British Executions

George Ball

Age: 22

Sex: male

Crime: murder

Date Of Execution: 26 Feb 1914

Crime Location: 86 Old Hall Street, Liverpool

Execution Place: Liverpool

Method: hanging

Executioner: John Ellis

Source: http://www.capitalpunishmentuk.org/

George Ball murdered Christina Catherine Bradfield 40 who he battered to death at 86 Old Hall Street, Liverpool on 10 December 1913.

George Ball was employed as a packer by Christina Bradfield's brother. On 10 December 1913 he beat her about the head with a marlin spike that he used for his work and then, with the help of an accomplice, an 18 year old cart boy with the company, he trussed her up in a sack and dumped her in a nearby canal.

Christina Bradfield's brother ran a tarpaulin manufacturing business at 86 Old Hall Street in Liverpool at which both George Ball and his accomplice worked, and Christina Bradfield managed the shop for him. She was described as being strict but kind with George Ball and the other youth and as being a good business woman of unimpeachable character.

In running the shop Christina Bradfield was in the habit of collecting cash payments and taking the money home with her in a satchel after locking up the shop and taking the keys away with her.

The police report stated that there was no doubt that whilst Christina Bradfield was alone with George Ball and the other youth on the evening of 10 December 1913 that George Ball attacked her with a marlin spike, hitting her numerous times on the head with it and killing her. The report noted that it was not certain as to whether the other youth was present or took part in the murder, but that he undoubtedly assisted in the disposal of her body.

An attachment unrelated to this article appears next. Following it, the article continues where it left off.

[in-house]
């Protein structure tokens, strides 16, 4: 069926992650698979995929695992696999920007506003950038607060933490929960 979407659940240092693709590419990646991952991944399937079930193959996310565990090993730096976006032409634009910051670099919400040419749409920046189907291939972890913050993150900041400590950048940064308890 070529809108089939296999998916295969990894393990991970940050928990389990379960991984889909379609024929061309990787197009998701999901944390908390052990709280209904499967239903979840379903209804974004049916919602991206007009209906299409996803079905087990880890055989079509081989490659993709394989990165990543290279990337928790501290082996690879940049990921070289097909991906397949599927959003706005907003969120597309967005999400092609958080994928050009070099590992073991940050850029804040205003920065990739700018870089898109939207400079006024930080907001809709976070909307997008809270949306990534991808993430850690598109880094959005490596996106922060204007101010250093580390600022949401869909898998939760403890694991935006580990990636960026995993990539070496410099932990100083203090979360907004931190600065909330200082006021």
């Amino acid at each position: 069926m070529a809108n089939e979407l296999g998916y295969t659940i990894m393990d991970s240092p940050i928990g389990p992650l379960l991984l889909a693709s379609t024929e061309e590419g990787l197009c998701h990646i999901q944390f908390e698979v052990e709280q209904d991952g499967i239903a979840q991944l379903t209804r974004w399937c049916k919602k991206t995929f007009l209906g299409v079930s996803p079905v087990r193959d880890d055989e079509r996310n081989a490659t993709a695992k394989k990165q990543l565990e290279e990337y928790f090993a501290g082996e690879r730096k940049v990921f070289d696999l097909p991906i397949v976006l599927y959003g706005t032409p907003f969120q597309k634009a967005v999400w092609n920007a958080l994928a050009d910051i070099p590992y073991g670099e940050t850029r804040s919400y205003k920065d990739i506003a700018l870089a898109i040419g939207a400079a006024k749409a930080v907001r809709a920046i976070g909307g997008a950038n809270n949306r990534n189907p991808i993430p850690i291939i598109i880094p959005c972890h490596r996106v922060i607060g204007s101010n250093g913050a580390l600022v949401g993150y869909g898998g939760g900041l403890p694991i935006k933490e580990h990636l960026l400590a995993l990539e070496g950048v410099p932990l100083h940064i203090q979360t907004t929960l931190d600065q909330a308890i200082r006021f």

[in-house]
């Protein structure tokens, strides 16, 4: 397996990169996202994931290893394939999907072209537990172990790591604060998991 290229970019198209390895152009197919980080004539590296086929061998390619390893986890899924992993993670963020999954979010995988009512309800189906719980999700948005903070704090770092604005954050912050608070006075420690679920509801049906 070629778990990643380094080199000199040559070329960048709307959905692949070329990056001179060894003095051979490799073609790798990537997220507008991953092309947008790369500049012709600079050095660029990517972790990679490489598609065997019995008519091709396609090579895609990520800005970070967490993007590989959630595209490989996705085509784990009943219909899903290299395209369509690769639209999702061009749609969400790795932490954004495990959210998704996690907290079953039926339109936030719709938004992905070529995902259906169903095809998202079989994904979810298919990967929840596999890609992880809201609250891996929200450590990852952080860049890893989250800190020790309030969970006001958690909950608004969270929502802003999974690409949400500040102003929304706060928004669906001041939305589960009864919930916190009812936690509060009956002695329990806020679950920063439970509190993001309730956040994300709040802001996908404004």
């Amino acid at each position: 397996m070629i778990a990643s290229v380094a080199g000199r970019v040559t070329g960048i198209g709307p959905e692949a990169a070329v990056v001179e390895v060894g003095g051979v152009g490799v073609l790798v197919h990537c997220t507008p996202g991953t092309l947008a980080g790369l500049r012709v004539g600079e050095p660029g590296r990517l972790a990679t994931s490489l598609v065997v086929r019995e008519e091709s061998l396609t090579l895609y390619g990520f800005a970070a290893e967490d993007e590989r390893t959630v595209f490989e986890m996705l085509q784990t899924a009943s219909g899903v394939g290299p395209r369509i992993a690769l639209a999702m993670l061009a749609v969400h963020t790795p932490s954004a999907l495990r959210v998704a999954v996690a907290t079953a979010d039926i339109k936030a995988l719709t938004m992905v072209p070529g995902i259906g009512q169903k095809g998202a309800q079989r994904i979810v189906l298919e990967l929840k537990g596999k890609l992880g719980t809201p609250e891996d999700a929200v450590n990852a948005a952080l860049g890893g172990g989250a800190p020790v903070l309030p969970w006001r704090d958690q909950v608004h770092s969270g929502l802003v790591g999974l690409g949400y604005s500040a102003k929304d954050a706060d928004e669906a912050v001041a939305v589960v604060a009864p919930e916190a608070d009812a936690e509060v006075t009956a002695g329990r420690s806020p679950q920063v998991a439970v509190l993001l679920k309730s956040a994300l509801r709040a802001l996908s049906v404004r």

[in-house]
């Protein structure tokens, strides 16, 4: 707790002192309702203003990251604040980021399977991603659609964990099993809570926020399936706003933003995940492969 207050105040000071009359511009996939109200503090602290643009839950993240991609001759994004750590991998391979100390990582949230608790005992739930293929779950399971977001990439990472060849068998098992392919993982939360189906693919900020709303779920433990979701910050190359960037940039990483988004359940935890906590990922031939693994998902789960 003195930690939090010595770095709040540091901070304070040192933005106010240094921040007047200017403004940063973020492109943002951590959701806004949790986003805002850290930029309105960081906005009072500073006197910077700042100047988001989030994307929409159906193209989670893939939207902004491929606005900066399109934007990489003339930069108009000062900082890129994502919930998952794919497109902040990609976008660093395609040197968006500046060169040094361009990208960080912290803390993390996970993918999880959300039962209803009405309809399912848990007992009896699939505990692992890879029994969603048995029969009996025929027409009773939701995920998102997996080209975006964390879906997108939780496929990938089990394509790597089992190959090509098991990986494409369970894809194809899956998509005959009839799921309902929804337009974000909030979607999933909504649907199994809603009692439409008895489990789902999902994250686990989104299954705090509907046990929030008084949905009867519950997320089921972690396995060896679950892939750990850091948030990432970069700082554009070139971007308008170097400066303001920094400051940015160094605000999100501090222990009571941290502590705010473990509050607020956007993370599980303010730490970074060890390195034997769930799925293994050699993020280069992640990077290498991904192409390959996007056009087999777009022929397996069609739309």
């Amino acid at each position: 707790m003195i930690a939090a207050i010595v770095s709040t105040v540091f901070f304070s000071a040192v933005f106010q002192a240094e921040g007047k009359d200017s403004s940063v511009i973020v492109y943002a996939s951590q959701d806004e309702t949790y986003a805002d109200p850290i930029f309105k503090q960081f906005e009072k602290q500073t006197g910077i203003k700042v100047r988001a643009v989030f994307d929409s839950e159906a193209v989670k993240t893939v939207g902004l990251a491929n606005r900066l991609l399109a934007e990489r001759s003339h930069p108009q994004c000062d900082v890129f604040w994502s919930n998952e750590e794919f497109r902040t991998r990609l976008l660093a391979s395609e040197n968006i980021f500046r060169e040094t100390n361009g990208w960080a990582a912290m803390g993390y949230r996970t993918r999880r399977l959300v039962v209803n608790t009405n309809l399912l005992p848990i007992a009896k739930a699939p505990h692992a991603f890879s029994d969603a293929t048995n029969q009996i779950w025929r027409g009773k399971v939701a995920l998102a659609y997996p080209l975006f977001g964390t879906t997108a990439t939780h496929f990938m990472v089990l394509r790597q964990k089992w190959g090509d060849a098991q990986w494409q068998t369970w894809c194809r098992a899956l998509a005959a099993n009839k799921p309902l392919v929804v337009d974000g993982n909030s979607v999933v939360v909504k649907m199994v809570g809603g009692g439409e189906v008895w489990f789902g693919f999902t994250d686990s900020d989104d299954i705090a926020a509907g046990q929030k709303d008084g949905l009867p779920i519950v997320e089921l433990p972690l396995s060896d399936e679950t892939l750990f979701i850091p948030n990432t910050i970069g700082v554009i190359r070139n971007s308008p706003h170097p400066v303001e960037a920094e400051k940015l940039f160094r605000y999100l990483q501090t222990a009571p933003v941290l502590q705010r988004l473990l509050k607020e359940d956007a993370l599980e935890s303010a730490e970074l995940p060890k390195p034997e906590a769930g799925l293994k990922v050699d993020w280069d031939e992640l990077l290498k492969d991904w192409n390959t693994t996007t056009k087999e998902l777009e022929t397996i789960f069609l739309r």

After Christina Bradfield was murdered, she was partially stripped, with her corset and some of her lower clothing removed so as to indecently expose her parts. She was then trussed up with her thighs and legs bound to her waist and neck and then put into a sack which was then weighted down with iron and tied up with rope. The canvas itself was also stitched up fairly well to make a fairly complete parcel with her feet and ankles protruding.

The sack was then put on a handcart and taken by George Ball and the other youth to the Liverpool Canal where it was thrown in.

However, just before they started out with the handcart, a shutter at the shop was blown down and smashed the hat of a passer by who spoke to both of the youths and was given 2/- in compensation by George Ball for his hat.

When Christina Bradfield failed to turn up for work the following morning, inquiries were made in which both George Ball and the other youth took part.

George Ball said that Christina Bradfield had given him the shop keys the night before saying that she had told him that she was likely to be late in the following morning.

A short while later, at about midday, a flat master found that one of the lock gates on the Liverpool Canal would not open and whilst trying to clear the obstruction with a boat-hook, he discovered Christina Bradfield's body in the sack.

Once the police examined the shop, they soon found blood-stains on the floor and determined that Christina Bradfield had been murdered there.

Later that night the police went to arrest George Ball and the other youth. However, when they went to George Ball's lodgings, they found that he had gone.

The other youth, who was arrested in bed, admitted that he had helped George Ball take a sack to the canal and dump it, but denied any knowledge of the murder. He stuck to his story through the trial, at which he was also tried for murder, and was convicted of being an accessory after the fact and sentenced to four years penal servitude.

George Ball was not found until 20 December 1913.

When he was first arrested, he denied being George Ball and said that his name was Albert King. He had been heavily disguised with an eye shade and spectacles and had shaved his eyebrows. However, once his identity was established, he admitted being in the shop at the time of the murder but said that it was committed in his presence by a stranger.